University of Virginia Diabetes Tele-Education Program
- Need: To educate people in the rural parts of Virginia who either have diabetes or are considered at high risk for developing it.
- Intervention: Teleconferencing technology is used to offer diabetes education programs to people with diabetes or those at high risk for developing it. Health professionals are also indirectly trained in diabetes care and management.
- Results: Participants reported better prevention techniques and/or self-management of diabetes after being thoroughly educated about this condition.
Portions of rural Virginia are considered high diabetes
risk areas of the state. To address this problem, the
for Diabetes Prevention and Education (VCDPE) at the
University of Virginia (UVA) has offered free diabetes
prevention and management tele-education programs to
community health centers, small rural hospitals, health
districts, and Critical Access Hospitals (CAHs) in these
parts of the state.
Rural community health centers and rural hospitals can
more efficiently use their resources by employing
teleconferencing to disseminate diabetes prevention and
diabetes self-management information. The experts in
these fields are essentially brought into each of these
organizations to educate their patients at no cost to the
Beginning in 2006, the Diabetes Tele-Education Program
was initially funded with a grant via the Virginia
Department of Health Office of Health Equity through the
Federal Office of Rural Health Policy's Medicare Rural Hospital Flexibility
Program. Today, funding for this program comes from
the Commonwealth of Virginia and the Centers for Disease
Control and Prevention (CDC). Partners in this initiative
- UVA Diabetes Education and Management Program (DEMP)
- UVA Office of Telemedicine
- UVA Department of Endocrinology and Metabolism
Diabetes education courses:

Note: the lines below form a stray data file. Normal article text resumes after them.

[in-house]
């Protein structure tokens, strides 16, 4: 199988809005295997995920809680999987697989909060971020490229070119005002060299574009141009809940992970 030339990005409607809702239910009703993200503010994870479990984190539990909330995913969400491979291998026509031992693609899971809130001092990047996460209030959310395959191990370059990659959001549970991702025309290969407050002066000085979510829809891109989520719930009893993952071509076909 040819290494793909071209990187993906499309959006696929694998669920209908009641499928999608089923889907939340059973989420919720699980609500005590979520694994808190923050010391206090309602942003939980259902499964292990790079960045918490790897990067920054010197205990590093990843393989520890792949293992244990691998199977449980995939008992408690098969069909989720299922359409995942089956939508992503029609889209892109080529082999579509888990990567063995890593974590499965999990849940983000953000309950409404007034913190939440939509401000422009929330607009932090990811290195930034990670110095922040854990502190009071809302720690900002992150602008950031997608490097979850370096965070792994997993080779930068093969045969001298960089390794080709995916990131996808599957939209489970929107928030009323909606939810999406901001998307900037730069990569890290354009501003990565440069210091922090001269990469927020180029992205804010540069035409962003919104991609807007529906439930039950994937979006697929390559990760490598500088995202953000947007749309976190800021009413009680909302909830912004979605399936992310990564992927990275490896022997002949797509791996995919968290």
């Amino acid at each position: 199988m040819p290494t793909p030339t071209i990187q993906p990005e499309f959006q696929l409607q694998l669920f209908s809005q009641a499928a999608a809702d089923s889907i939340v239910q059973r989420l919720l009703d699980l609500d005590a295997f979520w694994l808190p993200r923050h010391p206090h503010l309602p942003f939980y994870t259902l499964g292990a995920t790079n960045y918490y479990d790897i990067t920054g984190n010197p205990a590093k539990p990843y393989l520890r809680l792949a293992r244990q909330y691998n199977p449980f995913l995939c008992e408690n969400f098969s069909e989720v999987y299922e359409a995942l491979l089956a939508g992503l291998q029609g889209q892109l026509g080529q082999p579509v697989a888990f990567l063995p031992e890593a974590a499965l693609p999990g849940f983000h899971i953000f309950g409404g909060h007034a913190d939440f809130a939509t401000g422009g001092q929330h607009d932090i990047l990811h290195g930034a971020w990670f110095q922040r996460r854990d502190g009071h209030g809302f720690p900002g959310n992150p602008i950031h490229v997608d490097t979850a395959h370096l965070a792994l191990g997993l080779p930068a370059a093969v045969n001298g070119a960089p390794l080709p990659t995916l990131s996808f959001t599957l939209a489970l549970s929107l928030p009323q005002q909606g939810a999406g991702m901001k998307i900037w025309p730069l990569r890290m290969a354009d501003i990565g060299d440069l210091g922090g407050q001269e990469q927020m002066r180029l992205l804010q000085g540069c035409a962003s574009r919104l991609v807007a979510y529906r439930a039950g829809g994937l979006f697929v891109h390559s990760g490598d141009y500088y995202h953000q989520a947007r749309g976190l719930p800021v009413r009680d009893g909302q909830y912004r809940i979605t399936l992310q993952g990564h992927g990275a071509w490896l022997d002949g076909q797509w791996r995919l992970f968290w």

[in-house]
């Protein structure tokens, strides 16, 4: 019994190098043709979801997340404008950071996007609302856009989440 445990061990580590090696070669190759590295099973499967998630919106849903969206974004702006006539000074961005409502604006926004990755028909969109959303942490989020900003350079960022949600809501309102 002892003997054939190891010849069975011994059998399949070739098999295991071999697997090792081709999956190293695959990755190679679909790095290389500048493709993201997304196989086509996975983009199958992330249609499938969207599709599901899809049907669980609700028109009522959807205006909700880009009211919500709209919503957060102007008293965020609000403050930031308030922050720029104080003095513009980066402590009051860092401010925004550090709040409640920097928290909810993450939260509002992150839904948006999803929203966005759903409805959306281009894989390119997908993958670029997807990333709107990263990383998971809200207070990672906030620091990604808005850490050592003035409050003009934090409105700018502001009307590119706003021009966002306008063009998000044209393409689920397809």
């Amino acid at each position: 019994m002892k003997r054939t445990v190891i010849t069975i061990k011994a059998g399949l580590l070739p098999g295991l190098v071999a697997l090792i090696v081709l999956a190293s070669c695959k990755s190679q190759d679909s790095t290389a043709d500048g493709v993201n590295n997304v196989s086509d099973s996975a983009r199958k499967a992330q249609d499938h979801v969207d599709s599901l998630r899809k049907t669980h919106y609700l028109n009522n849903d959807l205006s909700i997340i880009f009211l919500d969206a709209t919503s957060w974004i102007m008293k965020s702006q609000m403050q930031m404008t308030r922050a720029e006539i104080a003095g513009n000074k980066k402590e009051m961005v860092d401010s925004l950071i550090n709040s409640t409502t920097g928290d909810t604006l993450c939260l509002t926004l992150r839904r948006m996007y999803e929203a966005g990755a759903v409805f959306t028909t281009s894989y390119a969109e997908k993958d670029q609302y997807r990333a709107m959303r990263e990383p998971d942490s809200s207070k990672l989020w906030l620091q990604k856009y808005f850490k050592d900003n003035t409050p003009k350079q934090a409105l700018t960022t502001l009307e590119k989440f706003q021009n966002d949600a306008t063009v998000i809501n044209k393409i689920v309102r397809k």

- The Basics of Diabetes
- Nutrition Basics
- Diabetes Self-Management Skills
- Healthy Eating Lifestyle Changes
University of Virginia at Wise employees can take the
diabetes prevention distance learning program via
Due to COVID, the diabetes education project was modified
so that people with diabetes could attend from home.
VCDPE will also be piloting a tablet program in 2022,
where tablets are preloaded with the educational program
and are available to healthcare facilities to share with
people with diabetes.
Since 2008, the program served over 3,600 patients at
over 64 sites.
Types of sites:
- Critical Access and other hospitals
- Community Health Centers
- Free clinics
- Senior centers
- Health Departments
To learn more about this program, see the
2016 abstract presented at the American Association
of Diabetes Educators meeting.
- New site recruitment
- Site retention
- More meaningful outcome data (behavioral and medical)
- Internet access in rural areas
- COVID-19 disrupting clinical care
- Reaching the underserved
In addition, the program is working to increase the
number of participating sites in high-risk, underserved
hotspot areas of Virginia. These areas include minority
populations and the uninsured.
- Building relationships with advanced clinical sites
is key to success.
- Market the programs early to increase the number of
- Provide the sites with creative marketing materials
to share with their patients.
- Reduce streamlined educational materials.
- Add interactive opportunities/patient interaction
during each session.
Wellness, health promotion, and disease prevention
March 1, 2011
Date updated or reviewed
January 12, 2022
Suggested citation: Rural Health Information Hub,
University of Virginia Diabetes Tele-Education Program [online]. Rural Health Information Hub. Available at:
[Accessed 24 May 2022]
Please contact the models and innovations contact directly for the most complete and current information
about this program. Summaries of models and innovations are provided by RHIhub for your convenience. The
programs described are not endorsed by RHIhub or by the Federal Office of Rural Health Policy. Each rural
community should consider whether a particular project or approach is a good match for their community’s
needs and capacity. While it is sometimes possible to adapt program components to match your resources, keep
in mind that changes to the program design may impact results.